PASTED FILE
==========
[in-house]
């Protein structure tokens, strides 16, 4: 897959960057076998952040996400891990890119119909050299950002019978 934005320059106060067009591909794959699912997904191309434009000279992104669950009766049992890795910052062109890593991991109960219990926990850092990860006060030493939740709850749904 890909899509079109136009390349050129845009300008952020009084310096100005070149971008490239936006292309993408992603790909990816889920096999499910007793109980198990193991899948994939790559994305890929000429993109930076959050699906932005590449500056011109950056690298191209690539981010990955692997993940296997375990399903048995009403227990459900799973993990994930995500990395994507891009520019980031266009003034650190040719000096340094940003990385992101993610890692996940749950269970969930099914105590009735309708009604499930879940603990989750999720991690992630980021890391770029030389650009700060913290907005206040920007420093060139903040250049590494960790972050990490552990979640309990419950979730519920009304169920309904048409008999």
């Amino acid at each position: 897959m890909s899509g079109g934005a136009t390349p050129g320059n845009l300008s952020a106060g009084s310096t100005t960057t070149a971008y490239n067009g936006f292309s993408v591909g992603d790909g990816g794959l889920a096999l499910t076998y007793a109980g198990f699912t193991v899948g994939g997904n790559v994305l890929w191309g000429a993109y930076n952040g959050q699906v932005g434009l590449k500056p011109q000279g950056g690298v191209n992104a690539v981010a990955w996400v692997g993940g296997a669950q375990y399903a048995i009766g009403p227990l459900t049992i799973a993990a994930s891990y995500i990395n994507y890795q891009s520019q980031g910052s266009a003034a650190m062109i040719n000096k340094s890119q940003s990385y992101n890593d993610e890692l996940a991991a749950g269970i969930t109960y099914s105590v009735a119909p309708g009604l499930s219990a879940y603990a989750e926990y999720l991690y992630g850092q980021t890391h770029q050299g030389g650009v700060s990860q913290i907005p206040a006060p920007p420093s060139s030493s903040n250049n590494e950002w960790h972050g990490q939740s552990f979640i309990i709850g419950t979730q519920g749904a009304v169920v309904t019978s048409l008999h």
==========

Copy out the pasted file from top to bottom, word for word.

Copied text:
[in-house]
């Protein structure tokens, strides 16, 4: 897959960057076998952040996400891990890119119909050299950002019978 934005320059106060067009591909794959699912997904191309434009000279992104669950009766049992890795910052062109890593991991109960219990926990850092990860006060030493939740709850749904 890909899509079109136009390349050129845009300008952020009084310096100005070149971008490239936006292309993408992603790909990816889920096999499910007793109980198990193991899948994939790559994305890929000429993109930076959050699906932005590449500056011109950056690298191209690539981010990955692997993940296997375990399903048995009403227990459900799973993990994930995500990395994507891009520019980031266009003034650190040719000096340094940003990385992101993610890692996940749950269970969930099914105590009735309708009604499930879940603990989750999720991690992630980021890391770029030389650009700060913290907005206040920007420093060139903040250049590494960790972050990490552990979640309990419950979730519920009304169920309904048409008999």
């Amino acid at each position: 897959m890909s899509g079109g934005a136009t390349p050129g320059n845009l300008s952020a106060g009084s310096t100005t960057t070149a971008y490239n067009g936006f292309s993408v591909g992603d790909g990816g794959l889920a096999l499910t076998y007793a109980g198990f699912t193991v899948g994939g997904n790559v994305l890929w191309g000429a993109y930076n952040g959050q699906v932005g434009l590449k500056p011109q000279g950056g690298v191209n992104a690539v981010a990955w996400v692997g993940g296997a669950q375990y399903a048995i009766g009403p227990l459900t049992i799973a993990a994930s891990y995500i990395n994507y890795q891009s520019q980031g910052s266009a003034a650190m062109i040719n000096k340094s890119q940003s990385y992101n890593d993610e890692l996940a991991a749950g269970i969930t109960y099914s105590v009735a119909p309708g009604l499930s219990a879940y603990a989750e926990y999720l991690y992630g850092q980021t890391h770029q050299g030389g650009v700060s990860q913290i907005p206040a006060p920007p420093s060139s030493s903040n250049n590494e950002w960790h972050g990490q939740s552990f979640i309990i709850g419950t979730q519920g749904a009304v169920v309904t019978s048409l008999h």